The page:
We slimmed down our packs and left our extra gear at the col to make the climb more enjoyable and  hopped on the first pitch at about 12:30pm. It turned out to be a casual romp up to a large ledge where we established our first gear anchor.  The second pitch was just as the guidebook described - in your face 5.7 climbing.  All the holds were there but the pitch was long, sustained and on the burly side of 5.7; the holds weren't as obvious as they typically are on most 5.7 climbs. The final pitch was a lot fun with a good variety of different techniques needed from slab climbing to finger/hand cracks to an awesome bear hug section that ends on the summit.

The views from the summit were great with a spectacular view of the Beckey route that we had just climbed. Overall, the climb was a lot of fun - easy enough to not be stressful but challenging enough to be interesting.

It took us three rappels to get back to the col, the first two were off of bolted anchors and the final one was off of a station on tree located on a giant ledge. We were back at the col by 3:30pm which got us back to the car by 5pm and just enough time to drive into town and restock the beer supply for that night's celebration.

  Cragging at Mazama Rocks, Canine Crag

On our third day in the pass we decided to take it easy and enjoy a rest day. We slept in, had a leisurely breakfast of bacon and eggs and headed out to Mazama shortly before noon. Everyone was tired from the last two days of mountain climbing so we opted for some low-key cragging for the day.  

We bought a guidebook for at the Goat's Beard gear store and went to check out the Mazama Crags. 
None of us had climbed there before so we chose which crag to explore that day by proximity to the car. We ended up at Canine Crag, which happened to have about a 30 second approach - perfect for a rest day! Canine Crag is actually quite an impressive looking climbing area with a huge roof and some 2-pitch 5.12 routes.  We opted to climb two of the 5.9s below the roof and Mike onsighted an 11a that the rest of us top-roped afterwards.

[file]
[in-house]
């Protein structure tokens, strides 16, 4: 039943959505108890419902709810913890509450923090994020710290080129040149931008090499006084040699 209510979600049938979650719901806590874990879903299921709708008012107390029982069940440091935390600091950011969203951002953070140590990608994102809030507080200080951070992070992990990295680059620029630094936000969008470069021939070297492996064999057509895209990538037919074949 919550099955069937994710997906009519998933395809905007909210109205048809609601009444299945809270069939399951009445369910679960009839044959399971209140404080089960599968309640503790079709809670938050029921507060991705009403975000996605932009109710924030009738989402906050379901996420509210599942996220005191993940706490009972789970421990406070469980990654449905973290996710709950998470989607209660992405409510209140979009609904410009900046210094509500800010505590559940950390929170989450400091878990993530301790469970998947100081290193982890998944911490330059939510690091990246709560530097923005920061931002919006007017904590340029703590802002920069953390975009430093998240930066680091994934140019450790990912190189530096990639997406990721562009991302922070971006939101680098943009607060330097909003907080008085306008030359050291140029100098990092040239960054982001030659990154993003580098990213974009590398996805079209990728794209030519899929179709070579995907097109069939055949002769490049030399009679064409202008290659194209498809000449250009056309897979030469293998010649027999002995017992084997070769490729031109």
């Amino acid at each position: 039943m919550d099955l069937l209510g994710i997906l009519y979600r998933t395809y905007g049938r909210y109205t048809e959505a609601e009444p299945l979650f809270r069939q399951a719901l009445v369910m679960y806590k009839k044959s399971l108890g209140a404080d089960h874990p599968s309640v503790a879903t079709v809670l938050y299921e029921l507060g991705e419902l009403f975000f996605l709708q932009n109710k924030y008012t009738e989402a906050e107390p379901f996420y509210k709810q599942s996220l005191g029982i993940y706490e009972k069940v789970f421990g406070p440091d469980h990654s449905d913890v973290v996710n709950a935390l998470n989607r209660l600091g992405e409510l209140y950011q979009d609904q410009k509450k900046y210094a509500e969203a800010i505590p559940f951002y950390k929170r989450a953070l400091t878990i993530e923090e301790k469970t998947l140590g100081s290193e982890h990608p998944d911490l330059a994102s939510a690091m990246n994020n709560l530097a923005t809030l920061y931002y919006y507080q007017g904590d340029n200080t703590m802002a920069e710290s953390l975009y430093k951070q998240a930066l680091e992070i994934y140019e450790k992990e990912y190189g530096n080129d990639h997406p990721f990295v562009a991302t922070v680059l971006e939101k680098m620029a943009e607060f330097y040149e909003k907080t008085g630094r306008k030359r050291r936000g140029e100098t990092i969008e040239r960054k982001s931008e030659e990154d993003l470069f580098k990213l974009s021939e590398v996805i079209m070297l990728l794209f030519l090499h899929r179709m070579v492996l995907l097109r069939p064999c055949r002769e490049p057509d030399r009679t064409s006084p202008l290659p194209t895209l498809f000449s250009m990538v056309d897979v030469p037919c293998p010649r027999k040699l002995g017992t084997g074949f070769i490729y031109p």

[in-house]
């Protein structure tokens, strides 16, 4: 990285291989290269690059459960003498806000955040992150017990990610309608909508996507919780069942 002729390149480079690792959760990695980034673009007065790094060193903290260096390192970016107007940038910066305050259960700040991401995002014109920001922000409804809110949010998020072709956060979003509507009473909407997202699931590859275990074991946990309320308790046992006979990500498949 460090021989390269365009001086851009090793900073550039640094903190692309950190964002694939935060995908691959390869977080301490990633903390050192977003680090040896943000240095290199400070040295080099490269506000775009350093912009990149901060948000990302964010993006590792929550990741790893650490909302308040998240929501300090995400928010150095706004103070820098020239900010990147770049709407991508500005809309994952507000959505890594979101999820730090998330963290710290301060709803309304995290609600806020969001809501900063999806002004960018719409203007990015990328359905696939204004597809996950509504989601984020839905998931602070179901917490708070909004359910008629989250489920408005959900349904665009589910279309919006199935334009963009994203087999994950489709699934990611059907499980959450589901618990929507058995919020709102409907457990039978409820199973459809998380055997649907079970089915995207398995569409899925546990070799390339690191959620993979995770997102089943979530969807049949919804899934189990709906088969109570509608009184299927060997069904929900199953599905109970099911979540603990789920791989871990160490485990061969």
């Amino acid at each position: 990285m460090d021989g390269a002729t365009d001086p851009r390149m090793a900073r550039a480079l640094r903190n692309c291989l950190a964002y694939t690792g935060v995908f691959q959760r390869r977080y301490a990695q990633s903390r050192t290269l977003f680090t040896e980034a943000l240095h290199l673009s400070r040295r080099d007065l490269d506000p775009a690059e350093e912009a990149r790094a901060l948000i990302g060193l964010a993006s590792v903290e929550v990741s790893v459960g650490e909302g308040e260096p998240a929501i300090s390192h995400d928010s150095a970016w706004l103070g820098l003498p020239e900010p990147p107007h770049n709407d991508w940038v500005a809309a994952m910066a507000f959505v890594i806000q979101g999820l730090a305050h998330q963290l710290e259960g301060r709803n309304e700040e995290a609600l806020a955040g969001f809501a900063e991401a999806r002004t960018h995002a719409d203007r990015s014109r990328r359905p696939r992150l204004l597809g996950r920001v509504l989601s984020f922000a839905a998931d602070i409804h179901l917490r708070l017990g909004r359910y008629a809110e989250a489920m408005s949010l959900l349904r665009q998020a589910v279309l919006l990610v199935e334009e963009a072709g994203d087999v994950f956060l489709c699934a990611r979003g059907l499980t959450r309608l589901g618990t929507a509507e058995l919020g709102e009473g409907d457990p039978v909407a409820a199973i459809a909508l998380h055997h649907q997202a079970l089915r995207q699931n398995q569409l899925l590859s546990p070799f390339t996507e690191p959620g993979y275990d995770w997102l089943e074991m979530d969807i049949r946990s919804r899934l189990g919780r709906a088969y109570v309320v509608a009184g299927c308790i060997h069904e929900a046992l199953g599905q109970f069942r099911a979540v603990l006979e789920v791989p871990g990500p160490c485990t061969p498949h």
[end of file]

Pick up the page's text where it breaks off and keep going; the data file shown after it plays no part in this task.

After our short but sweet climbing session we headed out to look for a swimming hole that is mentioned in the guidebook since it was over 30c and we were all cooking hot in the afternoon sun. We found the swimming hole with little difficulty and enjoyed a nice swim in a stellar setting. The water was freezing, but it felt good to cool off and the area was a great little place to hangout and relax for a while.

We spent that evening enjoying relaxing in camp with a leisurely dinner and some slack lining and preparing for a 5.9, 11-pitch sport climb "Prime Rib of Goat" on the Goat Wall the next day.

Till Next time Washington Pass

Unfortunately when we woke up in the morning the rain had started and put an end to our climbing plans. We drove into Mazama to have breakfast and use the internet to check the forecast.  The weather seemed to have turned for the rest of the week. The surrounding areas also had wet forecasts so we opted to head for home instead of camping in the rain. After breakfast we broke down camp and drove back to Vancouver. It turned out to be a good choice as we enjoyed a few days of dry weather and climbing in Squamish for the rest of the week to end our vacation. South Early Winter Spire, Lexington Tower and Prime Rib of Goat will have to wait until next time......

Click Here for Photo Album

Click Here for Photos by Don Montrichard